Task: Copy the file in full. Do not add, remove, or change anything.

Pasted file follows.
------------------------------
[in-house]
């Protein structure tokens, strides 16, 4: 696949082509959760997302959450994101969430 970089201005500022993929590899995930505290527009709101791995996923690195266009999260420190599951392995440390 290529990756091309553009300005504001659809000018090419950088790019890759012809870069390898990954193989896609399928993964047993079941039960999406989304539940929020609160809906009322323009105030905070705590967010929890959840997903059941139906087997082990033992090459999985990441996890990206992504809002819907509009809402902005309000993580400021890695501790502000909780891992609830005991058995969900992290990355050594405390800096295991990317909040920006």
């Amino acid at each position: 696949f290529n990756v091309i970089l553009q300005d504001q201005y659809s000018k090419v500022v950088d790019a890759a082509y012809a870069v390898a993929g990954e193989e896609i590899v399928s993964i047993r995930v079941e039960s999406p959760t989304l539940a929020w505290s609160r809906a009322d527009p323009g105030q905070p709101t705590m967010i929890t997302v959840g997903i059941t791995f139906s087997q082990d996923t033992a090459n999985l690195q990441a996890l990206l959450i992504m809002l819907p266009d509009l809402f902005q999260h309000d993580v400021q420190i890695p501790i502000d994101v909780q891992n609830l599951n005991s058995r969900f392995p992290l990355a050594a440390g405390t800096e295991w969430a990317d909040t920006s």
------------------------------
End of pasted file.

[in-house]
């Protein structure tokens, strides 16, 4: 696949082509959760997302959450994101969430 970089201005500022993929590899995930505290527009709101791995996923690195266009999260420190599951392995440390 290529990756091309553009300005504001659809000018090419950088790019890759012809870069390898990954193989896609399928993964047993079941039960999406989304539940929020609160809906009322323009105030905070705590967010929890959840997903059941139906087997082990033992090459999985990441996890990206992504809002819907509009809402902005309000993580400021890695501790502000909780891992609830005991058995969900992290990355050594405390800096295991990317909040920006």
């Amino acid at each position: 696949f290529n990756v091309i970089l553009q300005d504001q201005y659809s000018k090419v500022v950088d790019a890759a082509y012809a870069v390898a993929g990954e193989e896609i590899v399928s993964i047993r995930v079941e039960s999406p959760t989304l539940a929020w505290s609160r809906a009322d527009p323009g105030q905070p709101t705590m967010i929890t997302v959840g997903i059941t791995f139906s087997q082990d996923t033992a090459n999985l690195q990441a996890l990206l959450i992504m809002l819907p266009d509009l809402f902005q999260h309000d993580v400021q420190i890695p501790i502000d994101v909780q891992n609830l599951n005991s058995r969900f392995p992290l990355a050594a440390g405390t800096e295991w969430a990317d909040t920006s």